Osteo-Articular Pumping is the foundation of the SomaTherapy program. In order for the body to heal properly either from acute or chronic dysfunction, the body must manage the inflammatory process correctly and have proper efficient flow of water and other important fluid throughout the body. Osteo-Articular Joint Pumping techniques organize the acute inflammatory process to make its healing process more effective. It moves stagnated fluid in a chronically painful or tight joint to make it mobile and function more efficiently.
Each course includes:
Fascial normalization is the next step in learning to address the needs of the fascia.
Water is a major element of the fasciae. The proper flow of water (within the fibers and ground substance, within an articulation, and from one fasciae to another) is requisite for proper physiological and biomechanical function of a specific fasciae, articulation and kinetic chain.
Within the collagen fibers of the fasciae, water and fluid not only flow in and around the fibers and articulations, it is constantly being linked and unlinked to the fibers themselves. This linking and unlinking is part of a physiological process known as the Primary Respiratory Mechanism. A properly functioning PRM is one of the indicators of fascial health.
Therapists who possess Fascial Normalization techniques have the ability to immediately treat the severely acute patient, finalize complex soft tissue cases and restore function to the fasciae.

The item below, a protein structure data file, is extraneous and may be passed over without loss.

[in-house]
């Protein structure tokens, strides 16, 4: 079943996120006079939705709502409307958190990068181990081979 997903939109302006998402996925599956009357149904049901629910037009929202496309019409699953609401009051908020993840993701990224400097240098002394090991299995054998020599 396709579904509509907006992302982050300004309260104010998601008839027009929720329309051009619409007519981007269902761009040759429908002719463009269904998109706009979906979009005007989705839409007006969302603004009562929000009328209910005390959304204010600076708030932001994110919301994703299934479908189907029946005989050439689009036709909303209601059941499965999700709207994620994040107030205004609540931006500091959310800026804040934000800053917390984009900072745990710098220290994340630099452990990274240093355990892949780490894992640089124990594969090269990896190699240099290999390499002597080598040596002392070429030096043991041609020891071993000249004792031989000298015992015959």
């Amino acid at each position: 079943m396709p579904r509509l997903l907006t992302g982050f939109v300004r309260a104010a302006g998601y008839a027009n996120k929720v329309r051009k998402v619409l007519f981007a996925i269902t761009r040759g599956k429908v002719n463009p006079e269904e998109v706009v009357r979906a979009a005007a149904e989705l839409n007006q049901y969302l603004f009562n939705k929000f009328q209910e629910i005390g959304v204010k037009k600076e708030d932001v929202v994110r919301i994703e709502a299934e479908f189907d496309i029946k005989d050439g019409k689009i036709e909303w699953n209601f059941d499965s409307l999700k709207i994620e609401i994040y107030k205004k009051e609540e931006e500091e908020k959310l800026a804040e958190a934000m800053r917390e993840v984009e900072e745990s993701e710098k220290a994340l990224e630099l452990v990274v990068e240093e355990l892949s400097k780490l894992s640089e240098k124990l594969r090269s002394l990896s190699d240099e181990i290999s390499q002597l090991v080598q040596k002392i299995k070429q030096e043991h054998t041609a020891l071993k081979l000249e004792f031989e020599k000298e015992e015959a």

Each course includes:
As our understanding and skills continue to grow during the first 2 years of the program, TTLS is introduced in year 3.
Fibers, specifically collagen, are a major element of the fasciae. In a tendon, ligament or muscle, there are a larger proportion of fibers to cells. These fibers give these fasciae its tensile strength and determine their function.
Specialized cells in ligaments, tendons and muscles have a sensory function giving valuable information to the central nervous system.
The higher proportion of collagen fibers and specialized sensory cells found in tendons, ligaments and muscles call for a different treatment strategy than fasciae with a lower proportion of fibers or sensory cells. TTLS is a technique that addresses the structural needs and sensory functions of tendons, ligaments and muscles.
Therapists who learn TTLS techniques acquire the skills to: 1) increase vascularization of the tissues by treating tendons, ligaments and muscles, 2) choose the quality of sensory input from the tendon, ligament or muscle to the central nervous system, thereby increasing the overall quality (cells, fibers, extracellular matrix) of the tendon, ligament or muscle that is acutely or chronically injured.
Each course include:
In the first three years of the Fascia Fellowship, the student learns the foundational skills of Osteo-Articular Joint Pumping, Fascial Normalization, and TTLS. These skills are taught in relation to the cephalo-caudal fascial chains.
In year four, students learn to apply all three techniques to normalize the four foundational diaphragms of the body: pelvic, thoracic, cervico-thoracic and cranial.
The diaphragm series explores how the presence of these four structures manages tension and compression in the head, thorax, abdomen and pelvis leading to the complete tensegrity model of the body. The course also explores how the proper management and functioning of these structures effects function of all of the viscera in relation to the diaphragms.